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ON FAITH & MEDIA View Comments

Project X

By
John Mulderig
Source: Catholic News Service

Put religion in retreat, erode ethics and let materialism run rampant, and what kind of entertainment will you get? The short answer is "Project X" (Warner Bros.).

More troubling than mere trash, and pornographic in a way that goes well beyond its frequent displays of flesh, this profoundly irresponsible undertaking — a would-be comedy — concerns three Los Angeles teens: meek, easily misled Thomas (Thomas Mann), overweight nebbish JB (Jonathan Daniel Brown) and pleased-with-himself provocateur Costa (Oliver Cooper).

Desperate to become popular and, of course, to have animalistic sex with random strangers, the trio throws a decadent party that eventually morphs into a destructive riot. That last word is not used metaphorically. The proceedings — which we're supposed to be viewing through the camera of another adolescent, gloomy Goth Dax (Dax Flame) — eventually involve a flamethrower, a fire department helicopter and a police SWAT team.

The outcome of it all? Not only do the lads gain the admiration of their high school peers, at least one of their parents, surveying the devastation they've wrought the morning after, implicitly congratulates his son, whom he had earlier labeled a loser.

If that sounds harsh, it's because the only bond of affection that means anything to these characters is that which unites Thomas and his dog. Naturally, Thomas is also given a love interest in the person of his friend-turned-hook-up-partner Kirby (Kirby Bliss Blanton). But Thomas' capability for committed relationship building seems to run about as deep as Kirby's diaphanous good looks.

Still, Thomas is at least marginally sympathetic. Not so the leering, acerbic Costa. Though he makes reference, in passing, to his Jewish heritage, Costa is the embodiment of neopagan barbarism — a swilling, drug-loving 18-year-old lout anxious to pillage and fornicate, if not rape, his way through Left Coast suburbia.

Indeed, taken as a whole, Nima Nourizadeh's first feature serves as a collective portrait of soulless, over-privileged zombies wandering a world of sterile secularism, enslaved by their basest passions. As such, it's anything but funny; in reality, it's grotesquely tragic.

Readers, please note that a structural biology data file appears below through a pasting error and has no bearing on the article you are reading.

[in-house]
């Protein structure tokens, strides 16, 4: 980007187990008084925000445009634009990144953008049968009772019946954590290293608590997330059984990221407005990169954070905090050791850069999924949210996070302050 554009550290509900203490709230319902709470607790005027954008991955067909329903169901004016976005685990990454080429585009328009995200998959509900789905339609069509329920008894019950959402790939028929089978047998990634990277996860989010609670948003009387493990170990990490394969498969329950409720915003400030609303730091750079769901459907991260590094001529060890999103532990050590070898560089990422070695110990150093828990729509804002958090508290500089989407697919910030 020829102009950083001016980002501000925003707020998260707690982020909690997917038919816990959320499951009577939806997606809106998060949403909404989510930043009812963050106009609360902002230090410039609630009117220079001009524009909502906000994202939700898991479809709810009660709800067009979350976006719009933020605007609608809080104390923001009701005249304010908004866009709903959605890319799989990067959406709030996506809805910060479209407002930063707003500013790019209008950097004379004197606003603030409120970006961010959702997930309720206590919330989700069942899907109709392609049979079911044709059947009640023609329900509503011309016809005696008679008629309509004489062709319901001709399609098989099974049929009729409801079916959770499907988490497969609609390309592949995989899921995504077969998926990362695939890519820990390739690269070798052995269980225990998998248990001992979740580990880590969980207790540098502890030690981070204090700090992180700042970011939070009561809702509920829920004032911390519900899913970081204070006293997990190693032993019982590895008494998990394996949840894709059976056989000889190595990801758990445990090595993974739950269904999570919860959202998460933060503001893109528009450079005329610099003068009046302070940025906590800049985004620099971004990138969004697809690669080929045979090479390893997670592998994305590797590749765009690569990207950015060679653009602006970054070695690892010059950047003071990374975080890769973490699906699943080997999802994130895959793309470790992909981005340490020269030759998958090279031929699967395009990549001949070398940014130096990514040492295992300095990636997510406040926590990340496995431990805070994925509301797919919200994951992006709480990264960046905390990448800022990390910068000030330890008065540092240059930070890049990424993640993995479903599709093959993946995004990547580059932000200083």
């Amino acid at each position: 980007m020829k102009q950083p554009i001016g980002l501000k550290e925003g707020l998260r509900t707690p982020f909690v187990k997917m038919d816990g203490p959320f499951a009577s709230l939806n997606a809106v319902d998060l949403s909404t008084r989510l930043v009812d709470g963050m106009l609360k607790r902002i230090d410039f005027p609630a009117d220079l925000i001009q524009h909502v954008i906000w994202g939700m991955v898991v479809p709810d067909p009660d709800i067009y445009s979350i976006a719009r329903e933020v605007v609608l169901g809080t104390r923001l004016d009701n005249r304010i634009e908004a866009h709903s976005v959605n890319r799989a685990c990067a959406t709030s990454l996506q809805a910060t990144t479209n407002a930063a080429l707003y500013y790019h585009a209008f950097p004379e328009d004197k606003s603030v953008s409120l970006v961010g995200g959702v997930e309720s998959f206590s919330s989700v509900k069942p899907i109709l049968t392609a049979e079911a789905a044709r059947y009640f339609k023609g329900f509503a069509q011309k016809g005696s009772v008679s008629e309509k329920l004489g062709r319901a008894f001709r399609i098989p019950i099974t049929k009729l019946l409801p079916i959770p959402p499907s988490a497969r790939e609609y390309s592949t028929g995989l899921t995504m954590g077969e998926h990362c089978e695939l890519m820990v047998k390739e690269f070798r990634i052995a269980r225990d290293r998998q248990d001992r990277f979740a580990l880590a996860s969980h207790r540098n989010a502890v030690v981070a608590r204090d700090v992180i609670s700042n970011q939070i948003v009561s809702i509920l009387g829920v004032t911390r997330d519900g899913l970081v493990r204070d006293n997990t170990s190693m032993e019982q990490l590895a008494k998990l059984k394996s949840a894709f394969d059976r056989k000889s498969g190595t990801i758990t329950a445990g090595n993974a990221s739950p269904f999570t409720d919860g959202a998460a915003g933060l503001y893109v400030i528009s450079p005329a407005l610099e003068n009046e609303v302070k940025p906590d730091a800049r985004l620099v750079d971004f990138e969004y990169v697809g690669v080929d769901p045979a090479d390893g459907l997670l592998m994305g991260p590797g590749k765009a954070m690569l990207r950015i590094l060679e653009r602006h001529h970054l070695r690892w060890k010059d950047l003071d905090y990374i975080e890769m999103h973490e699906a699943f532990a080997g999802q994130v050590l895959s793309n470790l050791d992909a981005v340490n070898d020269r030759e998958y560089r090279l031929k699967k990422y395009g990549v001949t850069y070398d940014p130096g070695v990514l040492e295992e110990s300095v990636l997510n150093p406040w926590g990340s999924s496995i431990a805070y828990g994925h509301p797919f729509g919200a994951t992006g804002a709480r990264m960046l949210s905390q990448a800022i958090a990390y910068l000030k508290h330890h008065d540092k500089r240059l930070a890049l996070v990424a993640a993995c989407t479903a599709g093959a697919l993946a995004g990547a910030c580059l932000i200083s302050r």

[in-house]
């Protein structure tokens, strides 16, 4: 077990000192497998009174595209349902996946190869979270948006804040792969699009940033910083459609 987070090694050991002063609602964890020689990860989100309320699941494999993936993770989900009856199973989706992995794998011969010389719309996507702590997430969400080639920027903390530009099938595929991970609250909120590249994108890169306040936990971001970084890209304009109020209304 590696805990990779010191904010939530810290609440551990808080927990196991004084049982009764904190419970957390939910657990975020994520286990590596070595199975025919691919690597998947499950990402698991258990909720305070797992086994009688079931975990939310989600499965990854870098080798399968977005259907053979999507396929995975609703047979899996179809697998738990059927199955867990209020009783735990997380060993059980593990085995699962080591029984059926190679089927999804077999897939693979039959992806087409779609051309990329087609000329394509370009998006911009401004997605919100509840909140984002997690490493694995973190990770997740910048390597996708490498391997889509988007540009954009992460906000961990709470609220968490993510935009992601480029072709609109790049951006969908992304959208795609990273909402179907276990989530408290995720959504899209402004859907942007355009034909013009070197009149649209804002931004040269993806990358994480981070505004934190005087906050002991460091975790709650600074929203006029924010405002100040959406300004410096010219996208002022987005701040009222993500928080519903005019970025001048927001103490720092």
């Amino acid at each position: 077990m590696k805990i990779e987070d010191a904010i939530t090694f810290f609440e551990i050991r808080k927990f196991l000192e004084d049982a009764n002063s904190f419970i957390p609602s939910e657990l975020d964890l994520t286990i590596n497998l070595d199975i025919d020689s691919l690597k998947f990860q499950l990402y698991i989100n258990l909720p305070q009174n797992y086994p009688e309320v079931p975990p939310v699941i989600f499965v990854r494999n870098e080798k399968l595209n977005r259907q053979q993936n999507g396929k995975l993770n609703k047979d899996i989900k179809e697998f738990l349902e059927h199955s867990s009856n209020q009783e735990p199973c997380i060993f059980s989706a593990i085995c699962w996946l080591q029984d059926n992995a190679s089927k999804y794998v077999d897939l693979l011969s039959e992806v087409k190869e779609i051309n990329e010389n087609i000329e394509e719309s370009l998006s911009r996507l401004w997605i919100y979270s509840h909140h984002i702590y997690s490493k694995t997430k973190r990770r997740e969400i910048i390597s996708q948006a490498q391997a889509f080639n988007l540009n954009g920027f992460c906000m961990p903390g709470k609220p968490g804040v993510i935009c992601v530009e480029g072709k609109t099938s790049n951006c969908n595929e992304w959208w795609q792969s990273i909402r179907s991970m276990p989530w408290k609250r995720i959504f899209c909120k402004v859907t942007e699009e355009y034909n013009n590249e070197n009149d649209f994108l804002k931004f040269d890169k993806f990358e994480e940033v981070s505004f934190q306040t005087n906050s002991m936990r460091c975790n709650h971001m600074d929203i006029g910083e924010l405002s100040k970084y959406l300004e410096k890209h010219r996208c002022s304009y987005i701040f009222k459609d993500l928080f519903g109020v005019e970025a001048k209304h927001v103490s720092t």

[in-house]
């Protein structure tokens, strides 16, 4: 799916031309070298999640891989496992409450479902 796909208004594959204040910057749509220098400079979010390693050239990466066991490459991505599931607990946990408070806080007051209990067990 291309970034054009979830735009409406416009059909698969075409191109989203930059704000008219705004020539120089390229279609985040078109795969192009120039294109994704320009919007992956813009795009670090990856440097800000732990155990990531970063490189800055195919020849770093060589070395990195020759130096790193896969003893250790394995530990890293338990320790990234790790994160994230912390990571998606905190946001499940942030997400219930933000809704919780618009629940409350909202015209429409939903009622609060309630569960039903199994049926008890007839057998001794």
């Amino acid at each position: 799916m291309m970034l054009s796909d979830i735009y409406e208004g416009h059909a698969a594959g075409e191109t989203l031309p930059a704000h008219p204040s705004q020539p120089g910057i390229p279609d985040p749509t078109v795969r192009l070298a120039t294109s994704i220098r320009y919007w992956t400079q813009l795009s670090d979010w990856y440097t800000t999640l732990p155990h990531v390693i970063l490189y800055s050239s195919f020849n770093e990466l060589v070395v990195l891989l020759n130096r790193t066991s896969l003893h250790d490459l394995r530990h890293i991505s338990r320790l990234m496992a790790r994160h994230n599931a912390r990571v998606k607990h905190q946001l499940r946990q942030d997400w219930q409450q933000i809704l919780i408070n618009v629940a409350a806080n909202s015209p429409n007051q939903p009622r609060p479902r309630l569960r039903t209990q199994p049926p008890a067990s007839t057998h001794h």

The film contains perverted values; strong sexual content, including voyeurism, underage casual sex and same-sex kissing as well as upper female and rear nudity; drug use; a few instances of profanity; and pervasive rough and crude language. The Catholic News Service classification is O — morally offensive. The Motion Picture Association of America rating is R — restricted. Under 17 requires accompanying parent or adult guardian.

*****
John Mulderig is on the staff of Catholic News Service.



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Wolfgang of Regensburg: Wolfgang was born in Swabia, Germany, and was educated at a school located at the abbey of Reichenau. There he encountered Henry, a young noble who went on to become Archbishop of Trier. Meanwhile, Wolfgang remained in close contact with the archbishop, teaching in his cathedral school and supporting his efforts to reform the clergy. 
<p>At the death of the archbishop, Wolfgang chose to become a Benedictine monk and moved to an abbey in Einsiedeln, now part of Switzerland. Ordained a priest, he was appointed director of the monastery school there. Later he was sent to Hungary as a missionary, though his zeal and good will yielded limited results. </p><p>Emperor Otto II appointed him Bishop of Regensburg near Munich. He immediately initiated reform of the clergy and of religious life, preaching with vigor and effectiveness and always demonstrating special concern for the poor. He wore the habit of a monk and lived an austere life. </p><p>The draw to monastic life never left him, including the desire for a life of solitude. At one point he left his diocese so that he could devote himself to prayer, but his responsibilities as bishop called him back. </p><p>In 994 Wolfgang became ill while on a journey; he died in Puppingen near Linz, Austria. He was canonized in 1052. His feast day is celebrated widely in much of central Europe. </p> American Catholic Blog Keep your gaze always on our most beloved Jesus, asking him in the depths of his heart what he desires for you, and never deny him anything even if it means going strongly against the grain for you. –Blessed Maria Sagrario of St. Aloysius Gonzaga

 
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